Say Buddy, Can I Get a Lift?
25 March 2017 | Victoria, B.C., Canada
The first big action in shipping Sequoia to Europe is getting it onto the deck of a freighter. Last Fall we signed a contract with Sevenstar Yacht Transport to move the boat, and at the end of February they identified the ship that would make the first leg of the trip. M/V Merwedegracht is a bulk carrier owned by Spliethoff, the Dutch company that is also the parent of Sevenstar. The freighter took on a cargo below decks in Asia, plus one power boat from Hong Kong, and arrived last Monday in Victoria, B.C. ready to load number of yachts on deck. That was only 5 days later than the original scheduled arrival.
Thanks to the efforts of Dave King and friends, Sequoia made a fast and reasonably uneventful trip up the coast to Port Angeles. With my friend Chip Gardes, I drove up to Port Angeles on Saturday and on Sunday we sailed across to Victoria. Despite 30 knot winds the day before, we were greeted with sunshine, light easterlies, and a massive 8-12 inch chop. So in reality, we motored most of the way, but enjoyed a nice sail in the last hour, 9 knots of wind on the beam. With a clean bottom, Sequoia slid effortlessly along at 4.5-5 knots. Nice!
In Victoria we were assigned a guest moorage at the Causeway Marina, right in front of the historic Empress hotel. Mark Downing met us there after a romantic weekend in the city with his wife, Fern. Now is probably a great time to visit Victoria, as the massive crowds of people and boats that fill the city in the summer were absent.
Our job was to prepare the boat for shipping: remove the sails, dodger and loose deck gear, and make the boat even more secure than it would be for an ocean passage. Because the freighter lifting point was just aft of the mast, we had to set up the running backstays well forward of their normal position so that we could safely remove the standing backstay.
It turned out that we had plenty of time to complete the prep work thanks to 36 hours of accumulated delays in the loading schedule. Although we breakfasted on Sequoia, we managed to find time for great dinners among the many fine restaurants of Victoria. We also took a side trip to Sooke (which we gringos were mispronouncing; it should rhyme with "duke").
There is reportedly a great Provincial Park on the west side of the bay, but due to time constraints we settled for a nice pub lunch so that we could drive back in time for snacks and drinks with our former crew Joe Carr, a Victoria native. Tough duty, but someone had to do it.
Wednesday was a different story, as that was the day of the lift, scheduled for 1400. (As a sidebar, I should explain that we always say "lift;" the alternative is to say "pick up", and the common counterpart to that is "drop off". When dealing with your beloved boat 50 feet in the air, you never use the word "drop". With "lift" you can say "lift on" and "lift off.") About an hour early we motored to Odgen Pt., where the Merwedegracht was moored. It turned out that there was no rush, as the previous lift was going slowly. The boat was a partially complete 68' power cat, which we promptly dubbed the Workinprogress. The skilled crane operator had to reposition it several times to shoehorn it onto the freighter's deck next to the 72' Alumicat that bore Army Corps of Engineers colors.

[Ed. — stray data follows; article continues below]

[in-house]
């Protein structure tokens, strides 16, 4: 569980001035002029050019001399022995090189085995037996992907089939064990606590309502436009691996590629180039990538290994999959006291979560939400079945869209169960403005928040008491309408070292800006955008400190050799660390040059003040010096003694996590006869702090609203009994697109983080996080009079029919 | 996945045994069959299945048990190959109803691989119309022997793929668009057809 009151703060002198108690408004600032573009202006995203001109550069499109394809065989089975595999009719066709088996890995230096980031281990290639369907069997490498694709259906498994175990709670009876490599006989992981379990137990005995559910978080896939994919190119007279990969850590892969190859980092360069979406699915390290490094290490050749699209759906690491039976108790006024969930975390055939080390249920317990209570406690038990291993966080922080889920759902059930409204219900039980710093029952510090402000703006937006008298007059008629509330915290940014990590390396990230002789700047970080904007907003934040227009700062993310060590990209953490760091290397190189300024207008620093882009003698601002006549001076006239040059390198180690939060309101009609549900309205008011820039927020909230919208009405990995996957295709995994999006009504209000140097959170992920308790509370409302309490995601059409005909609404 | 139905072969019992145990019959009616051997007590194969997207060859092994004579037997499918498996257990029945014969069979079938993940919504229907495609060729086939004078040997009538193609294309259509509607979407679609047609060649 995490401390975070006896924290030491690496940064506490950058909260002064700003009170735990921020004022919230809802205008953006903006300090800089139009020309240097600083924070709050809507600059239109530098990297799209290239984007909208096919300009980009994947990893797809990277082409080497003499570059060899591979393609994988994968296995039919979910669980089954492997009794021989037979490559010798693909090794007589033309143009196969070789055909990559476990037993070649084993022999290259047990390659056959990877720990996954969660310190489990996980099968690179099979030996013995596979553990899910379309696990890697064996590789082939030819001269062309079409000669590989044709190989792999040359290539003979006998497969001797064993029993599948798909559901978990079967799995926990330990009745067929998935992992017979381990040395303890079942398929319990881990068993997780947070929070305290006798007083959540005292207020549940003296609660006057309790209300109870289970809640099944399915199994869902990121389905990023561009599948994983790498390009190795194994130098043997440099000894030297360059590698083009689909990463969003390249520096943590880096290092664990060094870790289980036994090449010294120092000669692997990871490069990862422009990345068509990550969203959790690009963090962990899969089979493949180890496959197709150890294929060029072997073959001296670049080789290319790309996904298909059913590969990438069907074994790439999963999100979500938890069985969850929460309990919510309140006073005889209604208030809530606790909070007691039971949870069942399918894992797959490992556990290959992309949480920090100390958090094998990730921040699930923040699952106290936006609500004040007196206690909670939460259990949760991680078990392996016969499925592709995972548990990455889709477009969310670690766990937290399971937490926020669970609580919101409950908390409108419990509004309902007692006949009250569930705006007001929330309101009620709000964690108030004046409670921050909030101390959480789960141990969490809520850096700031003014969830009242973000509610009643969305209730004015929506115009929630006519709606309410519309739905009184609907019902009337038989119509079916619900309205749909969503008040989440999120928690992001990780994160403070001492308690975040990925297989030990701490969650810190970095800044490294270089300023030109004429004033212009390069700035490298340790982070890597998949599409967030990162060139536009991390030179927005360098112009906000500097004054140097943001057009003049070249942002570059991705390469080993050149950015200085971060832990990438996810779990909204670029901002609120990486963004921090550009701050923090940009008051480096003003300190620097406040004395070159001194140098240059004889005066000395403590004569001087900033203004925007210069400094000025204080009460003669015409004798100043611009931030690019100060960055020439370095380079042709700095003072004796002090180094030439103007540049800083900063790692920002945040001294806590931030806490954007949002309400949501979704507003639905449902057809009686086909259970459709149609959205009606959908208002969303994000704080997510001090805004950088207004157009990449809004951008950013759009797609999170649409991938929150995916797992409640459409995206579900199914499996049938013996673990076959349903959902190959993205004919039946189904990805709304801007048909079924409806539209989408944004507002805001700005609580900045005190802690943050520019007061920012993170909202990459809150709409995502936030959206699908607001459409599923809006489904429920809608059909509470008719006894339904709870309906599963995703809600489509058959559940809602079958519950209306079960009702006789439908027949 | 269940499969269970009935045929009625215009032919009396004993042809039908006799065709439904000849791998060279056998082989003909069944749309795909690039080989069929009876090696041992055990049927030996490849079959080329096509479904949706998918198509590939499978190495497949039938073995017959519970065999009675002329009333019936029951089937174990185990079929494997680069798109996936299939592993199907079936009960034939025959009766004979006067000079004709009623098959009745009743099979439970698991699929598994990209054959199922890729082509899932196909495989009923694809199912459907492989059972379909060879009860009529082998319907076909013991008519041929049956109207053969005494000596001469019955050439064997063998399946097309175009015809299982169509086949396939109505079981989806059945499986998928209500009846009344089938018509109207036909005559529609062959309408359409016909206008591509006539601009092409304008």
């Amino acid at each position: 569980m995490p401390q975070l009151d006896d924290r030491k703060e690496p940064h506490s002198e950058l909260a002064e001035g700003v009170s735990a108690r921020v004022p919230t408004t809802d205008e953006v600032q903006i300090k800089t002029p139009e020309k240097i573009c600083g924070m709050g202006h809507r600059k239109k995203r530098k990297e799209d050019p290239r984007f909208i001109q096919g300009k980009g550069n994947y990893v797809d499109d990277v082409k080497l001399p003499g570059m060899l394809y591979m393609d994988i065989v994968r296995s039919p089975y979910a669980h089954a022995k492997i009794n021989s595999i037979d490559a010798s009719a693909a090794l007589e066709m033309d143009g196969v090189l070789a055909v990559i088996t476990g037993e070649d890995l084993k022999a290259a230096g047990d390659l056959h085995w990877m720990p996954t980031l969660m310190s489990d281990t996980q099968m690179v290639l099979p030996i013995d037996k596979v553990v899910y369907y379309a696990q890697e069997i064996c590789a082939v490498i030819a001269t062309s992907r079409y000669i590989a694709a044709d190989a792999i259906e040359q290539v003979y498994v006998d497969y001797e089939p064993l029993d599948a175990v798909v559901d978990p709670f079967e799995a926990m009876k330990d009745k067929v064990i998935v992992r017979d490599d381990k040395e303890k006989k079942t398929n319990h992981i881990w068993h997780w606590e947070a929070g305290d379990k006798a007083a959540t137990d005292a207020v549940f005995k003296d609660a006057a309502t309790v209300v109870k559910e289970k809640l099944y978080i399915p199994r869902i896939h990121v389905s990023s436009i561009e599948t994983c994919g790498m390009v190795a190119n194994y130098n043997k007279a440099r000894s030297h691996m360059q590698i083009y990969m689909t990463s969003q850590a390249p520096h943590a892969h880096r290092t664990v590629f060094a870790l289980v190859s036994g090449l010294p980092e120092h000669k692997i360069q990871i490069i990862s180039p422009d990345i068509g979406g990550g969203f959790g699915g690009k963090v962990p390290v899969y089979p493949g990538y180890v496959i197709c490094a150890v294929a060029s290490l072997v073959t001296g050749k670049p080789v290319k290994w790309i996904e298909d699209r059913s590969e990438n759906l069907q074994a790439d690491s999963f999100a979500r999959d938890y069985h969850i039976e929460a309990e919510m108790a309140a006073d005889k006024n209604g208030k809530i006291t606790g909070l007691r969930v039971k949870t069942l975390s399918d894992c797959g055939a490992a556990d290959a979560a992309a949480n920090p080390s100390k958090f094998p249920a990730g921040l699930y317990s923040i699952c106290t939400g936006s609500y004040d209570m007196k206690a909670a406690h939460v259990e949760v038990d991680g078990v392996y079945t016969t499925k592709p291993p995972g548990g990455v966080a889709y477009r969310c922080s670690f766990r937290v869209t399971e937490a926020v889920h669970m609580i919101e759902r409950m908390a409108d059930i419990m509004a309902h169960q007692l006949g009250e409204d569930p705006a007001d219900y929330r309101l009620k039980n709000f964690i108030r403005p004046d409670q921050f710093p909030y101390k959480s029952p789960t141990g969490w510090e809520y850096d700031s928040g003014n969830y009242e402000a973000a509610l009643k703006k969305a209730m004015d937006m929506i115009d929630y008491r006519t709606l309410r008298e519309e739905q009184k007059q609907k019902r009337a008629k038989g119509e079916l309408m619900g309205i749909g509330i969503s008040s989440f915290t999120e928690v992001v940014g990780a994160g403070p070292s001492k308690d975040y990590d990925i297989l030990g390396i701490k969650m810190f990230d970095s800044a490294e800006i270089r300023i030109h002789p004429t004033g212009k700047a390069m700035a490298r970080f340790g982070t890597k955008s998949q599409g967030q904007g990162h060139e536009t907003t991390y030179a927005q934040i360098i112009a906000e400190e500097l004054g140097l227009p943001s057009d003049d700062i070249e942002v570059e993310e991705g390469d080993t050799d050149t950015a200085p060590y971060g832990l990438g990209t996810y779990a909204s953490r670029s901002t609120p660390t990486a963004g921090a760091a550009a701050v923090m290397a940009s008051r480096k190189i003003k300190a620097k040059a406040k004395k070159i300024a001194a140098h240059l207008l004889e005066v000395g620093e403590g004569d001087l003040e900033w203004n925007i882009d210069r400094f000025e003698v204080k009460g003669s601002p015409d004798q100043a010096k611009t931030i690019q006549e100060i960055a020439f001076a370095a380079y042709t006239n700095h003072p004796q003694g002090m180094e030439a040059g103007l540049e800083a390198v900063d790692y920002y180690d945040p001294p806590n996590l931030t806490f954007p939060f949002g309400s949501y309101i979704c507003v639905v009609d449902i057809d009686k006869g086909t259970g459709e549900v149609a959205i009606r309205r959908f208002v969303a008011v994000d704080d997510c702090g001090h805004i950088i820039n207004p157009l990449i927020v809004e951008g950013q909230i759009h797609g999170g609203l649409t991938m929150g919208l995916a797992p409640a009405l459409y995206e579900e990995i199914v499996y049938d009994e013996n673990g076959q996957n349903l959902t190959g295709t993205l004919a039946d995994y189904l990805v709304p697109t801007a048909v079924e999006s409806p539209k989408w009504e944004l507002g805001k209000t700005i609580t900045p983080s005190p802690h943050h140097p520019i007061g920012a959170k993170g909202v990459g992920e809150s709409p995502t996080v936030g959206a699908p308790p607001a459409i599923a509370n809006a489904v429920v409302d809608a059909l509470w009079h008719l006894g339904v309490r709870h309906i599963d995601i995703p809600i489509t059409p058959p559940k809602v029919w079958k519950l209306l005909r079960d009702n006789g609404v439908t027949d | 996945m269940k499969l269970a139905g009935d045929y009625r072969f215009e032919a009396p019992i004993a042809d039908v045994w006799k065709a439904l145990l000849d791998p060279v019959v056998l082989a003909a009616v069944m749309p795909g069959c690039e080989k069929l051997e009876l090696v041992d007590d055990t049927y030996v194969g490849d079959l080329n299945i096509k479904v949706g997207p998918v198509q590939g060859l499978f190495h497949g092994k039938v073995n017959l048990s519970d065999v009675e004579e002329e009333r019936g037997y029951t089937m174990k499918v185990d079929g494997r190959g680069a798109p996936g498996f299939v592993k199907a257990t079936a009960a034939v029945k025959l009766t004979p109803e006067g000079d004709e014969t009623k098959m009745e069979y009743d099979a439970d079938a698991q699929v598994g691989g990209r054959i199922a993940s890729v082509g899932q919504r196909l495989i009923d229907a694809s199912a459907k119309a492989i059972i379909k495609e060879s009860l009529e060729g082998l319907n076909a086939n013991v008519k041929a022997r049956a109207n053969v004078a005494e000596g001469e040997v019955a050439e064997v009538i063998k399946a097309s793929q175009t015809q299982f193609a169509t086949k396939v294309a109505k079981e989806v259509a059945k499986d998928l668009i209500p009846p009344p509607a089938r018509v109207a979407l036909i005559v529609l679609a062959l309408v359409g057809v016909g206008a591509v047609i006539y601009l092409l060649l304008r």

Lifting Sequoia went amazingly fast. After pulling alongside the freighter, we were held loosely in position by lines thrown from above while the crane moved the slings underneath us. Two divers positioned the slings for a clean lift, then we stepped off onto the C-Tow work-boat that was idling alongside. We watched while Sequoia was lifted to deck level in what seemed like 30 seconds. Once over the freighter's deck and being jockeyed into position I was finally able to start breathing again. The work-boat took us back to the Empress (and Mark's car) and we drove back to Ogden Point.
The reason for the crew's speedy lift became apparent as the weather quickly degenerated. By the time Sequoia was in place, the day's gray skies and moderate breeze had turned into torrential rain and over 30 kn of wind, driving whitecaps well into the Victoria harbor. By the time we got back to Ogden Point., cleared security and signed the freighter's entry log, Sequoia was nestled into a small forest of jack stands, each welded into position on the freighter's deck. I went up and restored the backstay and buttoned the boat up. Did I mention that the boats were snugly packed on the freighter's deck? I boarded Sequoia from the swimstep of the Army cat, and I don't think there was more than 4 inches separating it and the Workinprogress.
All in all, it was a fascinating, if occasionally tense, process. Fingers crossed for a smooth trip down the coast and through the Panama canal, Sequoia should arrive in West Palm Beach about mid-April. It is possible Barbara and I will fly to Florida to meet it and get it to the next leg of transport, but as of now, none of those details can be accurately planned, as the ship for the next leg has yet to be identified. This just reinforces an old cruising maxim of ours: "Schedules make you CRAZY!" Whatever comes will be an adventure.
Thanks to Joe Carr for the photo of Sequoia being lifted onto the Merwedegracht. Check out Joe's video of the lift at the link found at the bottom of the right-hand column of this page.